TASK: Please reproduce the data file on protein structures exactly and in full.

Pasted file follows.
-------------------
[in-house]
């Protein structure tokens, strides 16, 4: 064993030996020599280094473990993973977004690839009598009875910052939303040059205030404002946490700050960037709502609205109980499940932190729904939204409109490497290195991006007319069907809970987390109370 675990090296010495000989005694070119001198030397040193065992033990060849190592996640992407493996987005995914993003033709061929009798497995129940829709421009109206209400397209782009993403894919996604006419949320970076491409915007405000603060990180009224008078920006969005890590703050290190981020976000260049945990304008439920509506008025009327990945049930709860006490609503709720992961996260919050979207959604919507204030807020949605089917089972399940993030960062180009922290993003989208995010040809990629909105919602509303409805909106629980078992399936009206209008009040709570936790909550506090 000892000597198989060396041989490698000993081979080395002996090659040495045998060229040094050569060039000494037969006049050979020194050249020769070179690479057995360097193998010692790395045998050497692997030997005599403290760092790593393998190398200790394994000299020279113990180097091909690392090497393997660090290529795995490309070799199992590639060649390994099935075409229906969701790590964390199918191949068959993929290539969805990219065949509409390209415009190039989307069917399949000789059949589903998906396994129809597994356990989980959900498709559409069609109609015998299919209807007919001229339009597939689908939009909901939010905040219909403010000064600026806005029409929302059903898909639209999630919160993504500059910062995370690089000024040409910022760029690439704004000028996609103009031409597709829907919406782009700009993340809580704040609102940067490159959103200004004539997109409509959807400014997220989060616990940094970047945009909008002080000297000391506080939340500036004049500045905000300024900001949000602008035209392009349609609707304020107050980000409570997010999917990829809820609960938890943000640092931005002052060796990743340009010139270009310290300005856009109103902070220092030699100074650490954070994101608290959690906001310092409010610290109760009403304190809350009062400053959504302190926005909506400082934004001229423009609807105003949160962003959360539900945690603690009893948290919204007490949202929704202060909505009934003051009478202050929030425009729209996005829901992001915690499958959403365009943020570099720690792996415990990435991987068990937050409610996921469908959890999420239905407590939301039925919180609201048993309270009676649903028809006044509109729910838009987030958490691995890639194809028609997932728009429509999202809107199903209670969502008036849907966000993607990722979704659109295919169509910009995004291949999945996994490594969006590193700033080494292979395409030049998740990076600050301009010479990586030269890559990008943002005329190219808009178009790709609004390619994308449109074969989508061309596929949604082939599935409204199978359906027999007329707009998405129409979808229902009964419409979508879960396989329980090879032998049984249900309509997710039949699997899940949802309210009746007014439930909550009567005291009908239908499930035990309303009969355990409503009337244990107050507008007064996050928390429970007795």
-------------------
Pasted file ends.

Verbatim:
[in-house]
């Protein structure tokens, strides 16, 4: 064993030996020599280094473990993973977004690839009598009875910052939303040059205030404002946490700050960037709502609205109980499940932190729904939204409109490497290195991006007319069907809970987390109370 675990090296010495000989005694070119001198030397040193065992033990060849190592996640992407493996987005995914993003033709061929009798497995129940829709421009109206209400397209782009993403894919996604006419949320970076491409915007405000603060990180009224008078920006969005890590703050290190981020976000260049945990304008439920509506008025009327990945049930709860006490609503709720992961996260919050979207959604919507204030807020949605089917089972399940993030960062180009922290993003989208995010040809990629909105919602509303409805909106629980078992399936009206209008009040709570936790909550506090 000892000597198989060396041989490698000993081979080395002996090659040495045998060229040094050569060039000494037969006049050979020194050249020769070179690479057995360097193998010692790395045998050497692997030997005599403290760092790593393998190398200790394994000299020279113990180097091909690392090497393997660090290529795995490309070799199992590639060649390994099935075409229906969701790590964390199918191949068959993929290539969805990219065949509409390209415009190039989307069917399949000789059949589903998906396994129809597994356990989980959900498709559409069609109609015998299919209807007919001229339009597939689908939009909901939010905040219909403010000064600026806005029409929302059903898909639209999630919160993504500059910062995370690089000024040409910022760029690439704004000028996609103009031409597709829907919406782009700009993340809580704040609102940067490159959103200004004539997109409509959807400014997220989060616990940094970047945009909008002080000297000391506080939340500036004049500045905000300024900001949000602008035209392009349609609707304020107050980000409570997010999917990829809820609960938890943000640092931005002052060796990743340009010139270009310290300005856009109103902070220092030699100074650490954070994101608290959690906001310092409010610290109760009403304190809350009062400053959504302190926005909506400082934004001229423009609807105003949160962003959360539900945690603690009893948290919204007490949202929704202060909505009934003051009478202050929030425009729209996005829901992001915690499958959403365009943020570099720690792996415990990435991987068990937050409610996921469908959890999420239905407590939301039925919180609201048993309270009676649903028809006044509109729910838009987030958490691995890639194809028609997932728009429509999202809107199903209670969502008036849907966000993607990722979704659109295919169509910009995004291949999945996994490594969006590193700033080494292979395409030049998740990076600050301009010479990586030269890559990008943002005329190219808009178009790709609004390619994308449109074969989508061309596929949604082939599935409204199978359906027999007329707009998405129409979808229902009964419409979508879960396989329980090879032998049984249900309509997710039949699997899940949802309210009746007014439930909550009567005291009908239908499930035990309303009969355990409503009337244990107050507008007064996050928390429970007795």